Up Our Street hosted a public meeting on 13 December 2018 to bring together local residents, Sustrans and Bristol City Council to discuss concerns and plans for the Bristol to Bath Railway Path. The main points from the meeting are summarised below. We will working more on this project throughout 2019, so do look out for updates or sign up to our ebulletin.
Bristol to Bath Railway Path - Share, Respect, Enjoy
Supported by Sustrans, local activists and Bristol City Council
We are committed to a Bristol and Bath Railway Path that is a safe space: a park, path and place for all users, by foot or by wheel, enabling healthy lifestyles in a green and biodiverse corridor linking the two cities and communities across the West of England Combined Authority. We will work with all of the communities who use the Bristol and Bath Railway Path to redesign and reshape it so that its value to people, wildlife, its localities and the region as a whole is enhanced and protected for generations to come.
At peak times (8am to 9am and 5pm to 6pm) the busiest parts of the path have approximately 1,200 cyclists an hour using a 3 metre wide strip of tarmac.
- Experiences on the path vary depending on who you are, how you use it and the time of day - therefore need more than one solution.
- The path is a place not a problem so ideas need to think about what makes a place pleasant for all who wish to use it. It has become considered more of a rapid transport route but is actually a designated park which binds and connects our community.
- Concerned and interested stakeholders made up of Sustrans, Up Our Street and residents have been communicating and trying to establish connections between people who have stake in future of path to safeguard it and address challenges from its increase in use.
- This is focused around Sustrans One Path Initiative which has support of the local councils and provides a framework for us to work towards. Key goal is promotion of the message Share Respect Enjoy.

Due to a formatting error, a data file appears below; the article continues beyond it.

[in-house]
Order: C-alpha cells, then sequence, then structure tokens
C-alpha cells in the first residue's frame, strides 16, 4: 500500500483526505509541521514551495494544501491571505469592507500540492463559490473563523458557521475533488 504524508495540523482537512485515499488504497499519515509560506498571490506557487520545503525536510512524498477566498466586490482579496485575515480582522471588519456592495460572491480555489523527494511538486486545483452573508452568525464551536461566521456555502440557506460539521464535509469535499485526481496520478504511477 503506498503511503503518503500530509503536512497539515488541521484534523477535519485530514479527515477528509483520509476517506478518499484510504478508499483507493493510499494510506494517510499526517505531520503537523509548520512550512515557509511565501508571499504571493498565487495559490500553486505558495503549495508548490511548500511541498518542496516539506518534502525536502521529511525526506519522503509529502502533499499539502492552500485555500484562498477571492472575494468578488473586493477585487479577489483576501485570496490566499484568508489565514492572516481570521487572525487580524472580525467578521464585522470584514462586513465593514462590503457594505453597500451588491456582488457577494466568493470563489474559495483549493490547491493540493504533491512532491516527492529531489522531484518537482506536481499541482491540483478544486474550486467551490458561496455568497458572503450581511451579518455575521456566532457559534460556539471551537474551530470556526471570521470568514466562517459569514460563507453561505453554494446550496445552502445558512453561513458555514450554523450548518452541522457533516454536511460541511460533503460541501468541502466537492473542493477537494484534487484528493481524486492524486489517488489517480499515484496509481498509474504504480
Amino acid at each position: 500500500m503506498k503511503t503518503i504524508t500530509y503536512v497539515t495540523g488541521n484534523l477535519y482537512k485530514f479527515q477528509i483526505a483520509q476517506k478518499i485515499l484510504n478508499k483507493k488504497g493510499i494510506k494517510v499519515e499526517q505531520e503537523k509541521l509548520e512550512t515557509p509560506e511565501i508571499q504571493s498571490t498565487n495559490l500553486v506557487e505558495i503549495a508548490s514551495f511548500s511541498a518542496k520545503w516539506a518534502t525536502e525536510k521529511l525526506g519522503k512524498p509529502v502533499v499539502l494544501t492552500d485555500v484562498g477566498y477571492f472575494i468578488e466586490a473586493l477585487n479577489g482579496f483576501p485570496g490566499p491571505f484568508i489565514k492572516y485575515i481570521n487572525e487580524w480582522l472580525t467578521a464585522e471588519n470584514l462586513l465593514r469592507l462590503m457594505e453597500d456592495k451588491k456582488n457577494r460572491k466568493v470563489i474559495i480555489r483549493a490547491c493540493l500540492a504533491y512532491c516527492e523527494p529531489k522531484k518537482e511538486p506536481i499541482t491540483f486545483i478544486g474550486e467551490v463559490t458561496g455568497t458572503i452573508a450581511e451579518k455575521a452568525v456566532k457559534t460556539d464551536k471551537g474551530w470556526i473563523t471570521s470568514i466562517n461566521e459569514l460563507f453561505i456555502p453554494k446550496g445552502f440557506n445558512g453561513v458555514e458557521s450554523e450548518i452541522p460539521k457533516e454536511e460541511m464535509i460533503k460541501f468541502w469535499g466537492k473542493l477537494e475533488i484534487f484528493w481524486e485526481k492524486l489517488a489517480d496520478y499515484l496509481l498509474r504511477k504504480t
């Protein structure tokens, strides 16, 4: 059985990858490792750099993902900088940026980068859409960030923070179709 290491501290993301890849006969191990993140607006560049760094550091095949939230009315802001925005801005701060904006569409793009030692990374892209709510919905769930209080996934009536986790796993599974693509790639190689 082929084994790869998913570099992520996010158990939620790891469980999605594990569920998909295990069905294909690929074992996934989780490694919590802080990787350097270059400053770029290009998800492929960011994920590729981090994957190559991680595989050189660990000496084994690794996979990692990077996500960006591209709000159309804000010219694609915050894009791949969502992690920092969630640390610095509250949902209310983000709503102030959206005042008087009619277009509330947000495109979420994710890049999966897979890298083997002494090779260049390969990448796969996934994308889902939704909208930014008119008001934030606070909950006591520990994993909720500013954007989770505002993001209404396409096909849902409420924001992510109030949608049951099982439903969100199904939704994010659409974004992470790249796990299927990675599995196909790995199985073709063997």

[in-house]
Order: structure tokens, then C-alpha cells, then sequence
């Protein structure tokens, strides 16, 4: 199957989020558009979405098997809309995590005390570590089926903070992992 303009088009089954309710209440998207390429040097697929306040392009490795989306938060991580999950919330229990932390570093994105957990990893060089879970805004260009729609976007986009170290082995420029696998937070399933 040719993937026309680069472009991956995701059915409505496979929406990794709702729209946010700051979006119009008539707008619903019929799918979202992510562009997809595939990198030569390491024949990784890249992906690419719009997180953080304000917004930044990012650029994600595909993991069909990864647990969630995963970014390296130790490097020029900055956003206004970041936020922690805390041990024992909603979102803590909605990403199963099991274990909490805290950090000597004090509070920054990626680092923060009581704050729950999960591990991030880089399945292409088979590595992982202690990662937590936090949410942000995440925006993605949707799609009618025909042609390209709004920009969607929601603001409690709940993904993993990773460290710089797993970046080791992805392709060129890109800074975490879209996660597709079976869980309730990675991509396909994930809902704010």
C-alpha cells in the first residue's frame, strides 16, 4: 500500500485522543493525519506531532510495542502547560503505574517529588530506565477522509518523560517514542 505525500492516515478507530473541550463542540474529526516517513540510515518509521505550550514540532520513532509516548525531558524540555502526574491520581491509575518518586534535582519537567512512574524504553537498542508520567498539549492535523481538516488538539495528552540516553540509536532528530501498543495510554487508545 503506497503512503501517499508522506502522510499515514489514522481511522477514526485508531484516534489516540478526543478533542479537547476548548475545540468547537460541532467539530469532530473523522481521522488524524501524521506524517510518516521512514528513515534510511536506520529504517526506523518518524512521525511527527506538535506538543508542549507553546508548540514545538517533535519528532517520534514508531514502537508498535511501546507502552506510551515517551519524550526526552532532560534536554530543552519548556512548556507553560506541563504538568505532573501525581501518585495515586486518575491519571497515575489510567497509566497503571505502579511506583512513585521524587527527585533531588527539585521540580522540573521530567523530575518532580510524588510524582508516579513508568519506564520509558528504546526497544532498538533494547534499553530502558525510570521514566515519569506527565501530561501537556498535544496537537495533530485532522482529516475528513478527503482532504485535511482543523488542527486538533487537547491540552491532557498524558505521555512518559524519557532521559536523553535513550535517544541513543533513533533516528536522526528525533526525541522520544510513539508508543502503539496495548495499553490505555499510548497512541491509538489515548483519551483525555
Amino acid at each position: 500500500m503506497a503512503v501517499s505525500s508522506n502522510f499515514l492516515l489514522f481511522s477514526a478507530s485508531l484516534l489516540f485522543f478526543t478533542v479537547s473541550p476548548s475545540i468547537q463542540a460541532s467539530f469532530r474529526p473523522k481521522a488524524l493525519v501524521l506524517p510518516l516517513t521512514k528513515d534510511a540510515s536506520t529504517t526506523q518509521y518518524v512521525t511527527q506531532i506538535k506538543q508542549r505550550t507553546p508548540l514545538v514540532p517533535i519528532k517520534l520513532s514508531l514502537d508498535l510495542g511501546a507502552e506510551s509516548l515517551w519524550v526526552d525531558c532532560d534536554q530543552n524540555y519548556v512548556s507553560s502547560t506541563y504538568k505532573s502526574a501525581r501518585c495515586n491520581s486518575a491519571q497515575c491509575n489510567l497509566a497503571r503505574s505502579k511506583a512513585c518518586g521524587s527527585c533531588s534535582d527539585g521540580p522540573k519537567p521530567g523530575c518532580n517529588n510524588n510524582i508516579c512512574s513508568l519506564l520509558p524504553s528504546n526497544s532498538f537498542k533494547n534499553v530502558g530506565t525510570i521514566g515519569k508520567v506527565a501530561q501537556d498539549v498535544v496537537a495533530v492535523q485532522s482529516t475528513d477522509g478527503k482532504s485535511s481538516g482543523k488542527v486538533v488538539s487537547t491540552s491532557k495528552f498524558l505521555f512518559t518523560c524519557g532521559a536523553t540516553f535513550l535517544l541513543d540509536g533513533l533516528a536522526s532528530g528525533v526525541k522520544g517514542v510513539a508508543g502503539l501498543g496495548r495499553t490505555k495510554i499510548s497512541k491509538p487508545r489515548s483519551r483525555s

- This meeting builds on previous meetings and research by Up Our Street and engagement activity by Sustrans who have spoken to nearly 400 people over last few months.
Feedback from experiences
Very common across different groups and repeated themes from previous engagement and meetings
- Common theme about fear for safety from speeding cyclists.
- Experience of using it as a child is one that feels very unsafe.
- Cyclists are not using bells to warn about overtaking.
- Bright lights shining directly in eyes.
- Confusion about walking into or against flow of cyclists - where to walk is unclear and people prefer different approachs.
- Users talking on phones or using headphones not paying attention leads to higher risk of collisions.
- Experiences of women feeling intimidated or harassed.
- Walkers often experience and observe aggression and verbal abuse - feels like very high state of tension at peak times which spills over into rude and aggressive behaviour similar to road rage where tolerance levels feel low so risk of conflict high.
- Dog walkers experience aggression from cyclists also concern about dogs off leads or on long leads which are hard to see causing danger to cyclists.
- Parents feeling worried about children darting into path of cyclists.
- Older and disabled people no longer visible on the path as too intimidated to use it.
- We need to communicate what we do want/how we do want people to behave and give clear guidance as this more likely to work than negative message.
Ideas to pilot and test
2019 is the path's 40 year anniversary, so good time to make a statement about its use and the future.
- UWE students designing interventions.
- Segregated times of the day e.g. Dog walk time, cyclist commuting time.
- Zones to denote areas to take special consideration (school zone).
- Visual cues to denote changes in use - signs, gateways, painted floor.
- Some Highway Code designed signs about speed and crossing points as everyone understands what they mean and usually obeys.
- Strava speed trial app - way to call out cyclists using the path to race and cyclists can police other cyclist’s behaviour.
- Sustrans volunteers do a lot to maintain vegetation and keep path useable this to continue and could be expanded to include more local volunteer action.
- Continue to reinforce the name as the Railway Path and not cycle track.
- Explore use of tech in signage - smart signage to promote positive messages and reduce speed.
- Distributing bells to people with Share Respect Enjoy message.
Issues for further discussion and debate
- Widening and segregation – much more consultation needed about the desire for this and the feasibility
- How we might use tech to improve the user experience of the path and/or collect useful data
- How to lobby for more improved cycle and walking routes for commuters to relieve pressure on path – e.g. feeding into council’s Local Cycling and Walking Infrastructure Plan